Oppenheimer climate study: Even lower global temp rises could have greater impacts
A new study by scientists updating some of the findings of the Intergovernmental Panel on Climate Change (IPCC) 2001 Third Assessment Report finds that even a lower level of increase in average global temperatures due to greenhouse gas emissions could cause significant problems in five key areas of global concern.
The study, published in the Proceedings of the National Academy of Sciences, is titled "Assessing Dangerous Climate Change Through an Update of the IPCC 'Reasons for Concern.'"
In 2001, the IPCC published as part of its Third Assessment Report an illustrative figure which identified changes in climate authors determined to be "reasons for concern," and which could cause some or significant risks among five types of outcomes that could be categorized as "dangerous."
Sometimes referred to as the "burning embers" diagram, the five reasons for concern are:
-- Risk to unique and threatened systems, such as the potential for increased damage to or irreversible loss of unique and threatened systems such as coral reefs, tropical glaciers, endangered species, unique ecosystems, biodiversity hotspots, small island states, and indigenous communities. The study authors contend that there is new and stronger evidence since 2001 of observed impacts of climate change on unique and vulnerable systems, with increasing levels of adverse impacts as temperatures increase further.
-- Risk of extreme weather events, which tracks increases in extreme events with substantial consequences for societies and natural systems. Examples include increase in the frequency, intensity, or consequences of heat waves, floods, droughts, wildfires or tropical cyclones. The study authors point to new and stronger evidence of the likelihood and likely impacts of such changes, such as the IPCC Fourth Assessment Report conclusion that it is now "more likely than not" that human activity has contributed to observed increases in heat waves, intense precipitation events, and intensity of tropical cyclones.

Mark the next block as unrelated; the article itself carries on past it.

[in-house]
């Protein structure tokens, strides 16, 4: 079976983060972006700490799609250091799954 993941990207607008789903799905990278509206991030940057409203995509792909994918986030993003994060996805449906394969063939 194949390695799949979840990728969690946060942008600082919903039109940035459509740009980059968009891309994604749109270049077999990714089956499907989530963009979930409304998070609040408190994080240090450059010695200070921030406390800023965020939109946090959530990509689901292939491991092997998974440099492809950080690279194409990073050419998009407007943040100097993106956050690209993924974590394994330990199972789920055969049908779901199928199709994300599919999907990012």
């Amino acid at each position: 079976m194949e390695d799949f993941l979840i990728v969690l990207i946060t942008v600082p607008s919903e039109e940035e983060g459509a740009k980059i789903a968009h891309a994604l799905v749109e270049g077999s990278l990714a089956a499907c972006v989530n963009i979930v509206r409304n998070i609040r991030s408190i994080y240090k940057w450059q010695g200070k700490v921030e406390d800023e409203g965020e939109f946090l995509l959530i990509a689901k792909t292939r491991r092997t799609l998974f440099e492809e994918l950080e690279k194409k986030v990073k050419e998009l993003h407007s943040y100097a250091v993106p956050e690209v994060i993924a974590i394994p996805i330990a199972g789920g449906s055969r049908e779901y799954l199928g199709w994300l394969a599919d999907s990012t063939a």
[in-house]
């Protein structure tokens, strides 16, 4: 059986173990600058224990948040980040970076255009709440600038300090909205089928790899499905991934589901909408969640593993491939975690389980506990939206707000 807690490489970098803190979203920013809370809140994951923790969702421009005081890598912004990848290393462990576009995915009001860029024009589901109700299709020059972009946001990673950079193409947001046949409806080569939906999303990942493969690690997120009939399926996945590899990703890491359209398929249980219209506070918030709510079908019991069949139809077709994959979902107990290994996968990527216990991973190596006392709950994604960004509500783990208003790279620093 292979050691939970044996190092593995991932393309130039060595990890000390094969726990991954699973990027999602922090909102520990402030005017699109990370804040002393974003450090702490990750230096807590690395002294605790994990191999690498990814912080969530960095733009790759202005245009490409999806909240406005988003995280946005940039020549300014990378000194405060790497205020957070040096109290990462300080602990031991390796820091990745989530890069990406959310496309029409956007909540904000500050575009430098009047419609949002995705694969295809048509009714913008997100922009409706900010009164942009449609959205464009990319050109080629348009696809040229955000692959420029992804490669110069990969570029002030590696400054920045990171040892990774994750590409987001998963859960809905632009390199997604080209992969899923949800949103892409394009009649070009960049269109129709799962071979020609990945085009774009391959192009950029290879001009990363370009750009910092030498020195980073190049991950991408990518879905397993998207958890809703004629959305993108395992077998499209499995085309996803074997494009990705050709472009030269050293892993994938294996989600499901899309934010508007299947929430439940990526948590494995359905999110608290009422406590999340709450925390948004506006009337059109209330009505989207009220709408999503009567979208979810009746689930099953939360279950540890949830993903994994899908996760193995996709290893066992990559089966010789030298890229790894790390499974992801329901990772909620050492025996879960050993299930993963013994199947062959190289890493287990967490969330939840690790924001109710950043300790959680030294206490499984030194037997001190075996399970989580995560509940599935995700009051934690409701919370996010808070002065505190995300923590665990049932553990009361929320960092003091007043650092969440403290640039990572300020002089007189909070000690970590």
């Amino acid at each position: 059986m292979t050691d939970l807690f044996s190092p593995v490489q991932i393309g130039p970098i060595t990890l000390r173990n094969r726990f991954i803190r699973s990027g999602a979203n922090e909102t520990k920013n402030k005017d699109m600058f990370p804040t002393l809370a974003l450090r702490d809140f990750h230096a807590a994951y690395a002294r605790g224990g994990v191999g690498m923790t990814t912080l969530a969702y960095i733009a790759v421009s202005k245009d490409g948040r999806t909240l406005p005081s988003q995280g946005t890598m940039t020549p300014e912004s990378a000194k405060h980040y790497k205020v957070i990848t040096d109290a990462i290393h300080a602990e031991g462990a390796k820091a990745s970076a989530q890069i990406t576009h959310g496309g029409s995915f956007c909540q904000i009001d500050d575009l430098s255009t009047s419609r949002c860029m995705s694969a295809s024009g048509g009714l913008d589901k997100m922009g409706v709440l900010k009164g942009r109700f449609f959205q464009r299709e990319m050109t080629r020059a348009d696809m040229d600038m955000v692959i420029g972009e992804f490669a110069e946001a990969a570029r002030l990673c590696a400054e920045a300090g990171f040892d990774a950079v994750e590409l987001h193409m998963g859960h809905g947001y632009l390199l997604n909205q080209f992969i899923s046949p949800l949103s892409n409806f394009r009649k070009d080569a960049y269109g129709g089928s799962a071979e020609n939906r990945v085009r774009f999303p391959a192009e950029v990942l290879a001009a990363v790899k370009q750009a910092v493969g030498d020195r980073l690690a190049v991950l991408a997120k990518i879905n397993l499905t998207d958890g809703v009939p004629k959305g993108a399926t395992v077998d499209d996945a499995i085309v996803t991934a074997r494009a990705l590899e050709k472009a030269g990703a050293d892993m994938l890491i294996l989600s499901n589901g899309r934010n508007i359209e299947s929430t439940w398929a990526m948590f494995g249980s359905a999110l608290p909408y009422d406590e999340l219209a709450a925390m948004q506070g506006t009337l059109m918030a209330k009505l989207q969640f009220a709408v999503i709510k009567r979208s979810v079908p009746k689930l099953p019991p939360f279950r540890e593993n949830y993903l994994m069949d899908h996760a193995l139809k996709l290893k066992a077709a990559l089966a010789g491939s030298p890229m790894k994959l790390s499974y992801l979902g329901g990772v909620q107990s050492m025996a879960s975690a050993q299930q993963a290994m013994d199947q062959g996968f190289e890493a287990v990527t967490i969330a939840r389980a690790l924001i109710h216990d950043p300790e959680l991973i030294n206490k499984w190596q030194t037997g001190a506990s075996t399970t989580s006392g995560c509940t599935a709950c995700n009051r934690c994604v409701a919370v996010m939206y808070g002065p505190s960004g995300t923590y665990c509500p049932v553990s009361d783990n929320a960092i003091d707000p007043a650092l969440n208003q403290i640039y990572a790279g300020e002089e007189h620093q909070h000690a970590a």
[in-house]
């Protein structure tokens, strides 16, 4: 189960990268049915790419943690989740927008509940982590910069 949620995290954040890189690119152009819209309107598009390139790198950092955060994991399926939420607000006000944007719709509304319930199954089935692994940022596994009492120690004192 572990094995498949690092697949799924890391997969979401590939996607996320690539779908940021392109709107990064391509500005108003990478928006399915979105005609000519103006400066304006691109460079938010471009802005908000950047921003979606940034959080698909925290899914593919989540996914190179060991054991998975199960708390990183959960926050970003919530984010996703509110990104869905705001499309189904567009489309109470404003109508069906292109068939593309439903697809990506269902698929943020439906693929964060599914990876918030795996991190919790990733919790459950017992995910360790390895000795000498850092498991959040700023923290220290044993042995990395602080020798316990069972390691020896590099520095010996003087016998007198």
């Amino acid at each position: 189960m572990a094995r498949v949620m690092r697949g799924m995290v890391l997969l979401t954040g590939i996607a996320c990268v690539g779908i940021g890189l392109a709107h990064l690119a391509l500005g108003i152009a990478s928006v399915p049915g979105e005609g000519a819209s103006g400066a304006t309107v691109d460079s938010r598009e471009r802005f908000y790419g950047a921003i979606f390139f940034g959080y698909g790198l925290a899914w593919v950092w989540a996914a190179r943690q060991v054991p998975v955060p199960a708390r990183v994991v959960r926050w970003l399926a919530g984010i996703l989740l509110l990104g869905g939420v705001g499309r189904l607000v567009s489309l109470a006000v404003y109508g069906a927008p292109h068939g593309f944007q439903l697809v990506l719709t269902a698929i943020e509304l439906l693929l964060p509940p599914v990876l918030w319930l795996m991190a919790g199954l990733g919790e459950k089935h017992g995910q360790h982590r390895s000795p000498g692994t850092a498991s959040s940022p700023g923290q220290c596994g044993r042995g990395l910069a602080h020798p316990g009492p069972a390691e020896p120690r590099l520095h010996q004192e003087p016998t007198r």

-- Distribution of impacts, which concern disparities of impacts, i.e. whether the poor are more vulnerable than the wealthy. Some regions, countries, and populations face greater harm from climate change while other regions, countries, or populations would be much less harmed - and some may benefit. The researchers find, for example, there is increased evidence that low-latitude and less-developed areas generally face greater risk than higher latitude and more developed countries and there will likely be disparate impacts even for different groups within developed countries.
-- Aggregate damages, which covers comprehensive measures of impacts from climate change. Impacts distributed across the globe can be aggregated into a single metric such as monetary damages, lives affected, or lives lost. The study authors determine that it is likely there will be higher damages for increases in average global temperature than previously thought, and climate change over the next century will likely adversely impact hundreds of millions of people.
-- Risks of large-scale discontinuities, which represent the likelihood that certain phenomena (sometimes called singularities or tipping points) would occur, any of which may be accompanied by very large impacts, such as the melting of major ice sheets. There is now better understanding that the risk of additional contributions to sea level rise from melting of both the Greenland and possibly Antarctic ice sheets may be larger than projected by ice sheet models assessed in the AR4, and that several meters of additional sea level rise could occur on century time scales.
"The more we learn about the problem, the more severe the risk becomes and the nearer it looms," said Michael Oppenheimer, one of the report's authors and a professor of geosciences and international affairs at Princeton University's Woodrow Wilson School. "Cutting emissions of the greenhouse gases promptly is the surest way to reduce the risk, and that's how governments should be responding."
The United Nations Framework Convention on Climate Change, which is in force and which the United States has ratified, calls for "stabilization of greenhouse gas concentrations in the atmosphere at a level that would prevent dangerous anthropogenic interference with the climate system." That level is not defined by the Convention nor has it been clearly defined in subsequent negotiations by parties to the Convention.
Stephen H. Schneider, a co-author of the report and a Stanford University professor and Senior Fellow at the Woods Institute for the Environment, said, "We need both mitigation and adaptation policies to cope with climate change, since we must adapt to changes we cannot prevent and mitigate changes that are hard to adapt to—that is, mitigation and adaptation are complements, not trade-offs."
Other co-authors of the study are Gary W. Yohe, William Hare, Michael D. Mastrandrea, Anand Patwardhan, Ian Burton, Jan Corfee-Morlot, Chris. H. D. Magadza, Hans-Martin Füssel, A. Barrie Pittock, Atiq Rahman, Avelino Suarez, and Jean-Pascal van Ypersele.